The armchair is another piece that featured Prince Albert. The chair was created Henry Eyles in 1851 in Bath England, it served as a reminder of his important roles in the planning of the Great Exhibition of 1851.The seat was created to contrast a light and feminine chair but it was intended for masculine use in the 1840’s and 50s. Although it can be seen, there was craved emblems of coat of arm on the back of the chair. It feature the lion, rose, shamrock and thistle, it was put on the chair to emphasise the nationalistic spirit of many British display in the exhibition.
Both pieces were created for the royals in minds for their design, it became a demand however it wasn’t put on the general production, this brings to the question ‘Is expensive Art and Design considered good taste?’ Clearly the vases and armchair are created beautifully and it’s expensive to make however it’s impractical to keep. The arm chair can practical however I would thick based how expensive it could be and the demand from middle class, it’ll be used as an art piece then practical use. I think the designer, William Morris put it best when he quoted “Have nothing in your house that you do not know to be useful, or believe to be beautiful.” The collections at the Great Exhibition were clearly unique and exciting for the viewers but when it came to taste, it only appealed to the middle class. People of working class did visit the Great Exhibition but the exhibition was to raise the understanding of industry and to provoke a discussion on the nature of the working class.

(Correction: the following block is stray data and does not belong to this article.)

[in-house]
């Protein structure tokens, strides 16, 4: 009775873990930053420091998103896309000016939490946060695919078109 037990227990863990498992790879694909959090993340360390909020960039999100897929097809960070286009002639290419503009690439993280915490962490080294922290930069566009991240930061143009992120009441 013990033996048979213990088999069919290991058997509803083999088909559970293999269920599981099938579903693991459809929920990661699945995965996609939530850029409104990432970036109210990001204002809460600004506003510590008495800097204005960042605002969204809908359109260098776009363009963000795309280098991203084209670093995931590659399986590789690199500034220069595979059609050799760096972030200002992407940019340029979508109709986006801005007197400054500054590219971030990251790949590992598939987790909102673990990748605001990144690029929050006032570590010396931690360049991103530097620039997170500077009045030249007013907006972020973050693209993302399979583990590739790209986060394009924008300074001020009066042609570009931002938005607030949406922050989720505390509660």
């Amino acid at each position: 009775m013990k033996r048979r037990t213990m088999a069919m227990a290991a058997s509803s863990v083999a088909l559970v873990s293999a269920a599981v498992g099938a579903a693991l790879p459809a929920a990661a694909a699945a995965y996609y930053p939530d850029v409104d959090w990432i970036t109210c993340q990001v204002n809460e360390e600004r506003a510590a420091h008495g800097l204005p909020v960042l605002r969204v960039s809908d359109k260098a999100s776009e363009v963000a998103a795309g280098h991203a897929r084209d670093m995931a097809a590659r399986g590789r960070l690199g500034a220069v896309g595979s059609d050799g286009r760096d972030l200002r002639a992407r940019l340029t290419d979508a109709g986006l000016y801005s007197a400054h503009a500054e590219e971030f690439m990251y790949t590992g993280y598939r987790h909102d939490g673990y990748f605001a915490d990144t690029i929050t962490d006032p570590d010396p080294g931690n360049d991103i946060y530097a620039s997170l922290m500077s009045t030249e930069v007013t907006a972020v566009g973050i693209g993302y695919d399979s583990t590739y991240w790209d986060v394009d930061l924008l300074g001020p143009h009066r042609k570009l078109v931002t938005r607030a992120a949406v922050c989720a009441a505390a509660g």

Walking around the rooms, the space did differ as I worked through. The space in the Great Exhibition was set up, having the artefacts like chairs, vases and paintings around the room and in the middle; there was a display of the model of crystal place. The model is half of the building and it been reflected on a mirror.
In another room called ‘Arts and Craft’, the artefact was placed on the walls and around the galleries. There were enough room in the centre of the art and craft gallery for people to sit and there was a bust of Queen Victoria near the entrance of the gallery where people climb up the main staircase and enter the room.
There spaces between the rooms give such a different feel for both themes, The space of the Great Exhibition gallery was so filled up with the artefacts and people coming in and out that I need to get closer to artefacts that surrounded the walls to take a picture, so I don’t bump into people walking pass. The Arts and Craft felt better that there was actually a space for me to sit down to write and sketch.
The overall experience at the V and A was a lot to take in. It was enjoyable to say the least but it did leave thoughts about British society, the class system and was expensive taste really appeal to everyone.
For the information I gathered from the pieces that are shown in this post were take and used from the V & A collection. I have left the links below for anyone who are interested in reading more them and any other collection that they have.
- Statue – http://collections.vam.ac.uk/item/O70433/the-sleep-of-sorrow-and-group-monti-raffaelle/
- Arm Chair – http://collections.vam.ac.uk/item/O18955/armchair-eyles-henry/
- Vases – http://collections.vam.ac.uk/item/O8084/vase-and-cover-charles-meigh-co/